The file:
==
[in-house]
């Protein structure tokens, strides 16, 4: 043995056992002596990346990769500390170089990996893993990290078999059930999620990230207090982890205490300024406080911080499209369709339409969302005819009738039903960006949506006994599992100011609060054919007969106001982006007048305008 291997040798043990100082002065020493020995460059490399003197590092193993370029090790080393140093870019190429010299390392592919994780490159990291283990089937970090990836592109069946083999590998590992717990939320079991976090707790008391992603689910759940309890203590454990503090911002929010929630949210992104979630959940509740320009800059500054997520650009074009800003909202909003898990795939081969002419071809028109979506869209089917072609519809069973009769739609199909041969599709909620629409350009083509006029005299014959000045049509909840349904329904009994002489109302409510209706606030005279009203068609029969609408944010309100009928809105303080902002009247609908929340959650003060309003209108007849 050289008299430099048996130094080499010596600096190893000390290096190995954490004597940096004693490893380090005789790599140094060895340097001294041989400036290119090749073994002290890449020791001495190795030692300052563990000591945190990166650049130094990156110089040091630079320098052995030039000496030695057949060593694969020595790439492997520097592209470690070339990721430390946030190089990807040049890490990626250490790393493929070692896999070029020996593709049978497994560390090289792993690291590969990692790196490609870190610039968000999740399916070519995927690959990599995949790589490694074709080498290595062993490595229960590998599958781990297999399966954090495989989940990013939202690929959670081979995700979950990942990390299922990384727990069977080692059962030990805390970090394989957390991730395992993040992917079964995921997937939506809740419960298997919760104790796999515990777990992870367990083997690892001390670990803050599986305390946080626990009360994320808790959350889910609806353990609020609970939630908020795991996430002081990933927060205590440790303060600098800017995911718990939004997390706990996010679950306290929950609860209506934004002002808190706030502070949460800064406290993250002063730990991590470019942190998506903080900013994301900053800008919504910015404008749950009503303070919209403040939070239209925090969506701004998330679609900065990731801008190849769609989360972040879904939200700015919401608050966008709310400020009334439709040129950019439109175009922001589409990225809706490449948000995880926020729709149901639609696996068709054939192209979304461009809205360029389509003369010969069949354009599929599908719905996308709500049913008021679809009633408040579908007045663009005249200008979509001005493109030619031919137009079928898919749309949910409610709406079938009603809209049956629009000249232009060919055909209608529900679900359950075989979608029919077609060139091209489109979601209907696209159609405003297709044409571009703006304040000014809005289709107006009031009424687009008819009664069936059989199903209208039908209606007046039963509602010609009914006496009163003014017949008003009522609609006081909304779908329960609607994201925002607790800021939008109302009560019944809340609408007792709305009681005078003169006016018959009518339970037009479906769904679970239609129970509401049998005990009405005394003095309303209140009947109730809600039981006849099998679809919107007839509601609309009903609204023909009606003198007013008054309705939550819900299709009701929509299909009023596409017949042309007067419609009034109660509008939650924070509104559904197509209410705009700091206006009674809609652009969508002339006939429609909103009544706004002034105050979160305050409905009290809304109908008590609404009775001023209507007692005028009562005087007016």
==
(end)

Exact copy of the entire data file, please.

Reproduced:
[in-house]
């Protein structure tokens, strides 16, 4: 043995056992002596990346990769500390170089990996893993990290078999059930999620990230207090982890205490300024406080911080499209369709339409969302005819009738039903960006949506006994599992100011609060054919007969106001982006007048305008 291997040798043990100082002065020493020995460059490399003197590092193993370029090790080393140093870019190429010299390392592919994780490159990291283990089937970090990836592109069946083999590998590992717990939320079991976090707790008391992603689910759940309890203590454990503090911002929010929630949210992104979630959940509740320009800059500054997520650009074009800003909202909003898990795939081969002419071809028109979506869209089917072609519809069973009769739609199909041969599709909620629409350009083509006029005299014959000045049509909840349904329904009994002489109302409510209706606030005279009203068609029969609408944010309100009928809105303080902002009247609908929340959650003060309003209108007849 050289008299430099048996130094080499010596600096190893000390290096190995954490004597940096004693490893380090005789790599140094060895340097001294041989400036290119090749073994002290890449020791001495190795030692300052563990000591945190990166650049130094990156110089040091630079320098052995030039000496030695057949060593694969020595790439492997520097592209470690070339990721430390946030190089990807040049890490990626250490790393493929070692896999070029020996593709049978497994560390090289792993690291590969990692790196490609870190610039968000999740399916070519995927690959990599995949790589490694074709080498290595062993490595229960590998599958781990297999399966954090495989989940990013939202690929959670081979995700979950990942990390299922990384727990069977080692059962030990805390970090394989957390991730395992993040992917079964995921997937939506809740419960298997919760104790796999515990777990992870367990083997690892001390670990803050599986305390946080626990009360994320808790959350889910609806353990609020609970939630908020795991996430002081990933927060205590440790303060600098800017995911718990939004997390706990996010679950306290929950609860209506934004002002808190706030502070949460800064406290993250002063730990991590470019942190998506903080900013994301900053800008919504910015404008749950009503303070919209403040939070239209925090969506701004998330679609900065990731801008190849769609989360972040879904939200700015919401608050966008709310400020009334439709040129950019439109175009922001589409990225809706490449948000995880926020729709149901639609696996068709054939192209979304461009809205360029389509003369010969069949354009599929599908719905996308709500049913008021679809009633408040579908007045663009005249200008979509001005493109030619031919137009079928898919749309949910409610709406079938009603809209049956629009000249232009060919055909209608529900679900359950075989979608029919077609060139091209489109979601209907696209159609405003297709044409571009703006304040000014809005289709107006009031009424687009008819009664069936059989199903209208039908209606007046039963509602010609009914006496009163003014017949008003009522609609006081909304779908329960609607994201925002607790800021939008109302009560019944809340609408007792709305009681005078003169006016018959009518339970037009479906769904679970239609129970509401049998005990009405005394003095309303209140009947109730809600039981006849099998679809919107007839509601609309009903609204023909009606003198007013008054309705939550819900299709009701929509299909009023596409017949042309007067419609009034109660509008939650924070509104559904197509209410705009700091206006009674809609652009969508002339006939429609909103009544706004002034105050979160305050409905009290809304109908008590609404009775001023209507007692005028009562005087007016």